Institutional Ownership - a paradox where long-term goals are promised in theory but short-term act occurs in practice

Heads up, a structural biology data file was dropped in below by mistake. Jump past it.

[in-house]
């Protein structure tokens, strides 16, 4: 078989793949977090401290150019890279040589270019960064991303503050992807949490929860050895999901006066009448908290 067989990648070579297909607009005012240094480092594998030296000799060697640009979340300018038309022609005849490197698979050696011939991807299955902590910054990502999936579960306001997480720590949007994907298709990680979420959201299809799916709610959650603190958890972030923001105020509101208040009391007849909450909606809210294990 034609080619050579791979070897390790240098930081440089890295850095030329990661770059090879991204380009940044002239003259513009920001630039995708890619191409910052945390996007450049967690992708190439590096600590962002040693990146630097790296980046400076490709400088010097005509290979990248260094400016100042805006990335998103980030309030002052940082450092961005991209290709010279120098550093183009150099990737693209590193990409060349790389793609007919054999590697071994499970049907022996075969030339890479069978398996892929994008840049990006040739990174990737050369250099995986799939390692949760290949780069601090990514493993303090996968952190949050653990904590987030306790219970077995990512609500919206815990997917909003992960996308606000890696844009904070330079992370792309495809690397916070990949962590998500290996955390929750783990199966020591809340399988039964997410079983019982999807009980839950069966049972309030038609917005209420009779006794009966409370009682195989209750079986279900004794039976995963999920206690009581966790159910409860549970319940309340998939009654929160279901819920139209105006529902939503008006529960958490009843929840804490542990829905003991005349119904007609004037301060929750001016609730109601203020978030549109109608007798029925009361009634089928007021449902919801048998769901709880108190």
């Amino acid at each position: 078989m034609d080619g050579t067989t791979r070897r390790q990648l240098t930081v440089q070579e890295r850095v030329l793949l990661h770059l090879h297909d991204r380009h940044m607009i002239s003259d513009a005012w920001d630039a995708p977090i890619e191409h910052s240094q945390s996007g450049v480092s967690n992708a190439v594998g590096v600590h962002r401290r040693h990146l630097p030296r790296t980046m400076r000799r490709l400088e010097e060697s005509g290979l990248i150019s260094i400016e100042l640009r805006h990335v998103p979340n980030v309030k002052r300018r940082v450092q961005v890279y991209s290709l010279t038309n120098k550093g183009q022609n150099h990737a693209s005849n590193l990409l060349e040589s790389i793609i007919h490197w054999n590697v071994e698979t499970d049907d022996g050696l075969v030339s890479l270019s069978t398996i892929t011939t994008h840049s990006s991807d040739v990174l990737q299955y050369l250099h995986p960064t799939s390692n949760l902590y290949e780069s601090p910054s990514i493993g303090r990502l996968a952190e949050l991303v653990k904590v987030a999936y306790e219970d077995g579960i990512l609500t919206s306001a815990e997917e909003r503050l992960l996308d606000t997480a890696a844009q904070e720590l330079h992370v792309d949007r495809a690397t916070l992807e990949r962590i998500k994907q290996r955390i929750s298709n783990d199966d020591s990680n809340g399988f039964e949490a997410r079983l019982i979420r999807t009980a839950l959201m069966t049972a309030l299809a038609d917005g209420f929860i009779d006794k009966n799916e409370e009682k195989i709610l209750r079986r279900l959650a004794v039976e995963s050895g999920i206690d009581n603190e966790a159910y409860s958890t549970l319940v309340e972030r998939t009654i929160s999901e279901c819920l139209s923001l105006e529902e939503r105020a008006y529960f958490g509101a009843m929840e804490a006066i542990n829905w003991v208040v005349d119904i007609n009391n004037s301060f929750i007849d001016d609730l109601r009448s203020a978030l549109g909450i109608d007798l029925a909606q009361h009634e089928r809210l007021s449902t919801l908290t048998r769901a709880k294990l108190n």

Abstract: The development of the capital market in Sweden in recent years has transformed the ownership in companies from private owners to large institutional owners with a main focus on investment companies, insurance companies and pension funds. Institutional investors are accused of being passive owners with a strict focus on short-term financial results and of having no interest in developing companies and building long-term relationships. There has though been an increasing trend in the business sphere towards different forms of ownership activity and corporate engagement where an increasing number of institutional investors present themselves as active owners with a sense of responsibility and genuine interest in companies, due to pressure from the society. Owners are however obliged to earn profit and present positive short-term results to shareholders and customers in order to survive in the competition and we believe that it can be difficult to combine both long and short-term goals. The purpose of this study has therefore been to examine whether a paradox exists within institutional ownership where long-term goals are being promised in theory but short-term act occurs in practice.To fulfill our purpose we have conducted interviews with the largest investment company in Sweden, Investor AB and Folksam which is one of the leading insurance and pension companies. We have also thoroughly studied the literature on the subject and followed the public debate regarding institutional ownership.Our study revealed that institutional ownership is a complex matter and although many similarities can be found between theory and practice, we discovered that institutions and their ownership cannot be generalized. Institutional owners have different goals due to differing conditions and activity and engagement is therefore not something that suits all owners and their business concepts. A paradox between long-term promises and short-term acts do exist but not to the same extent that we initially thought. In our discussion we reason about the definition and development of institutions and ownership and come to the final conclusion that maybe there is not such a thing as institutional ownership in reality.
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